Lockheed Martin tests the most powerful laser weapon of its kind – the ATHENA

ATHENA_Laser Weapon_Lockheed Martin

We have already been witness laser-based weaponry in the forms of land-based HEL MD and navy-equipped LaWS. Well, this time around Lockheed Martin has demonstrated their state-of-the-art laser system christened as ATHENA (Advanced Test High Energy Asset). The boisterous exhibition entailed a full fledged field test that aptly showed how the powerful laser could blaze through a small truck’s hood and wreck the vehicle’s engine. And this entire scope was achieved from an impressive distance of beyond a mile (over 1.6 km).

Now before one goes on a military-inspired reverie, it should be noted that the truck was actually kept stationary (upon a platform), but with its engine running. In spite of this ‘handicap’, the ATHENA’s test run is touted by its developers as being the most powerful beam ever achieved by a laser system of its kind. To that end, the laser inside ATHENA (known as Accelerated Laser Demonstration Initiative or ALADIN) boasts of 30-kilowatt power emanation capacity. When compared to the aforementioned HEL MD, the figure is a whopping three-times as much as the system developed by Boeing. This is because of the intrinsic technology of this particular laser being fueled by what is known as spectral beam combining – and it allows the activation of a multi-fiber laser, thus accounting for multiplied power.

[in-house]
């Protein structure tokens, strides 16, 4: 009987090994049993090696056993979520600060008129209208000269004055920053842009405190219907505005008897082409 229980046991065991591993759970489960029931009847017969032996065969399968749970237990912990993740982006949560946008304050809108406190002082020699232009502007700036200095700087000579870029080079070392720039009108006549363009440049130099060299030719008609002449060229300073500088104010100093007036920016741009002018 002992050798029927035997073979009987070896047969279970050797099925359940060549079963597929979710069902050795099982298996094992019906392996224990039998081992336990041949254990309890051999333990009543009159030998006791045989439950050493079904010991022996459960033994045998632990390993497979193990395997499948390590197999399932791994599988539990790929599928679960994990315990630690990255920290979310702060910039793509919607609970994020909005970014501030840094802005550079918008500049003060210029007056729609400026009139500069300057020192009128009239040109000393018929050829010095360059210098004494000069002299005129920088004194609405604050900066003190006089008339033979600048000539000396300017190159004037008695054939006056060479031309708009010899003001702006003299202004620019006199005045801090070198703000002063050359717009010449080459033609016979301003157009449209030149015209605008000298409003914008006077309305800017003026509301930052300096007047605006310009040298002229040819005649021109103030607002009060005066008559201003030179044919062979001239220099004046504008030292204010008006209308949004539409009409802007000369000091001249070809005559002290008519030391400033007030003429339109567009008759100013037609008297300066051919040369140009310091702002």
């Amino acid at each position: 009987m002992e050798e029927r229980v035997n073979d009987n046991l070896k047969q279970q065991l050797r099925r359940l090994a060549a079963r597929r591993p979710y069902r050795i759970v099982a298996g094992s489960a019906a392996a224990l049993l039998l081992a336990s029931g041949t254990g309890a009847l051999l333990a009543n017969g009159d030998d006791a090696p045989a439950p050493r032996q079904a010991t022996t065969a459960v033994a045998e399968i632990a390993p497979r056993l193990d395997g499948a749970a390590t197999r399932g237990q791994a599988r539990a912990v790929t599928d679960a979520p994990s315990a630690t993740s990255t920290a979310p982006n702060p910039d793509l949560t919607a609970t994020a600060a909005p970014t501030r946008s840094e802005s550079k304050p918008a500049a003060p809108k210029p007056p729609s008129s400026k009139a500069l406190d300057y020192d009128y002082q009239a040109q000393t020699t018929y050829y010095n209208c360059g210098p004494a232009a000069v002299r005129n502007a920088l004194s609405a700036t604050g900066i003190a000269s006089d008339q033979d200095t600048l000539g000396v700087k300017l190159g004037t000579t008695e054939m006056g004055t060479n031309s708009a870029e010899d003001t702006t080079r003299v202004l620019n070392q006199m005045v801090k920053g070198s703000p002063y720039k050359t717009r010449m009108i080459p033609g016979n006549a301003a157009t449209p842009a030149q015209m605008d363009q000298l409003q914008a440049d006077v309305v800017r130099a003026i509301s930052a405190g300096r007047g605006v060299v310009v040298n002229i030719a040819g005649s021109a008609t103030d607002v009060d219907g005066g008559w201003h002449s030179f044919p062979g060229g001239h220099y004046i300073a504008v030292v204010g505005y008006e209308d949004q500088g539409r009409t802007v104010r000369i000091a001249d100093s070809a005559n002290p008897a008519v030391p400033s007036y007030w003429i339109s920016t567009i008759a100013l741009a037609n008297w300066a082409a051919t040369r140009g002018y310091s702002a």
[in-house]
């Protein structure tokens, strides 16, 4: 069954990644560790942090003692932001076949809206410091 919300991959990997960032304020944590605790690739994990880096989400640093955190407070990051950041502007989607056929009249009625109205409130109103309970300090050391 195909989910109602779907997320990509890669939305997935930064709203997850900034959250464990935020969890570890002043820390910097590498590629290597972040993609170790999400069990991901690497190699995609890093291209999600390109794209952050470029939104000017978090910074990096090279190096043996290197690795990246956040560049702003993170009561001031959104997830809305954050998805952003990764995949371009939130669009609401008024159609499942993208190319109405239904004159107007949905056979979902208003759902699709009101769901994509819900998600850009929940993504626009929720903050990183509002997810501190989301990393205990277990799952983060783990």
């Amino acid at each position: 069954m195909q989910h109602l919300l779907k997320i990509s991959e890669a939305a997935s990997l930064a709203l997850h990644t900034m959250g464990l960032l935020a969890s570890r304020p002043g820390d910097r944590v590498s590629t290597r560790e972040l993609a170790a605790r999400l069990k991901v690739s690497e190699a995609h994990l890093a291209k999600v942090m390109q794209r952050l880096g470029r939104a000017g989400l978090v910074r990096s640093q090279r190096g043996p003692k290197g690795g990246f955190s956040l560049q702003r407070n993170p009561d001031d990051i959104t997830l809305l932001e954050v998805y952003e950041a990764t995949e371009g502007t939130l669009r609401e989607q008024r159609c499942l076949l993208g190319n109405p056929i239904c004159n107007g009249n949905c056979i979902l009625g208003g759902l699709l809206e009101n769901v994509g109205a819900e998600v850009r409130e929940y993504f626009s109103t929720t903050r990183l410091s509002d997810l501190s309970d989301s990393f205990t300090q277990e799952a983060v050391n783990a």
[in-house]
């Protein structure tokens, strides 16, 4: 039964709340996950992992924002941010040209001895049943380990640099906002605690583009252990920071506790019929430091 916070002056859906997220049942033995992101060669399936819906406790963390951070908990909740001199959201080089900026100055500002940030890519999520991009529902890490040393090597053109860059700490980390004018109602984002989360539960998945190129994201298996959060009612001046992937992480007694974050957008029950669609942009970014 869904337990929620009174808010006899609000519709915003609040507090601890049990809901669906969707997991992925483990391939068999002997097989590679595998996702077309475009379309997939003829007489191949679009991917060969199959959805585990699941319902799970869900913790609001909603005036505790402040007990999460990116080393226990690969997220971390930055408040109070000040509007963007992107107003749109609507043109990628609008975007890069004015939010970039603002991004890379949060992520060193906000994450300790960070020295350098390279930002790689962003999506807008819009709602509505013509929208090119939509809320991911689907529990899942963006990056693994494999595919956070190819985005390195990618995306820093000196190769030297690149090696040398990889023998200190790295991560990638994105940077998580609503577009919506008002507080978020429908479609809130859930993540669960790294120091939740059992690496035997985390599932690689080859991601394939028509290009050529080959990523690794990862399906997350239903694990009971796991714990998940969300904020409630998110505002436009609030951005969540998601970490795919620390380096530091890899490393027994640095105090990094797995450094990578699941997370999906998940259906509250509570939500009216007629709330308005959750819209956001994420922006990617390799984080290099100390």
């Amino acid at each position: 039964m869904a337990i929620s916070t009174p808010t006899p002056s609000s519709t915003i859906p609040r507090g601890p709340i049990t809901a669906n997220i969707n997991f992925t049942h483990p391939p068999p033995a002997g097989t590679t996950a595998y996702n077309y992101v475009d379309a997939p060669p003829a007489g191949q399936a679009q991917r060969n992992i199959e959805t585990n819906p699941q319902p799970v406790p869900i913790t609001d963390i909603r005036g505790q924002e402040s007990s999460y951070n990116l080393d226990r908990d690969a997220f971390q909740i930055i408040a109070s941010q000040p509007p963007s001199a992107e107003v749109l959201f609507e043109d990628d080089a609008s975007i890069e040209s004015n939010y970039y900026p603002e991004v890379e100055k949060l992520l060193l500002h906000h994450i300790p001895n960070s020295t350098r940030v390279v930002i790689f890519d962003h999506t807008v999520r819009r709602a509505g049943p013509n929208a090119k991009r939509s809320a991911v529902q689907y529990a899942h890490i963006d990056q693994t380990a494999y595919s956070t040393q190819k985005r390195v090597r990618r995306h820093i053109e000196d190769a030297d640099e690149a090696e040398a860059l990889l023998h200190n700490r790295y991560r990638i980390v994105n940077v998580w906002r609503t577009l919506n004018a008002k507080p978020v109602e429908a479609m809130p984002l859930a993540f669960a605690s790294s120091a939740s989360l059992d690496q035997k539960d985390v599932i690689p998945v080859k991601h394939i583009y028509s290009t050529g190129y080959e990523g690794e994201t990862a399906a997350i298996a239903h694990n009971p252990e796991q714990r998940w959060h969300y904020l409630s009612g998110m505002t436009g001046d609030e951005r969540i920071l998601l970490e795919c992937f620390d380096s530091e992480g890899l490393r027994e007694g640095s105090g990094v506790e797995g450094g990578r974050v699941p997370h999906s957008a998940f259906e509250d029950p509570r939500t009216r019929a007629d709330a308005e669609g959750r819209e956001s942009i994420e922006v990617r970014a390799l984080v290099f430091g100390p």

Beyond the ambit of power, the successful test was also the very first time the Accelerated Laser Demonstration Initiative was actually activated in practical field conditions. This is what Keoki Jackson, Lockheed Martin’s CTO has to say about the potentiality of the futuristic laser weaponry –

Fiber-optic lasers are revolutionizing directed energy systems. We are investing in every component of the system – from the optics and beam control to the laser itself – to drive size, weight and power efficiencies. This test represents the next step to providing lightweight and rugged laser weapon systems for military aircraft, helicopters, ships and trucks.

Source: Lockheed Martin / Via: Live Science

Image Credit: Lockheed Martin.

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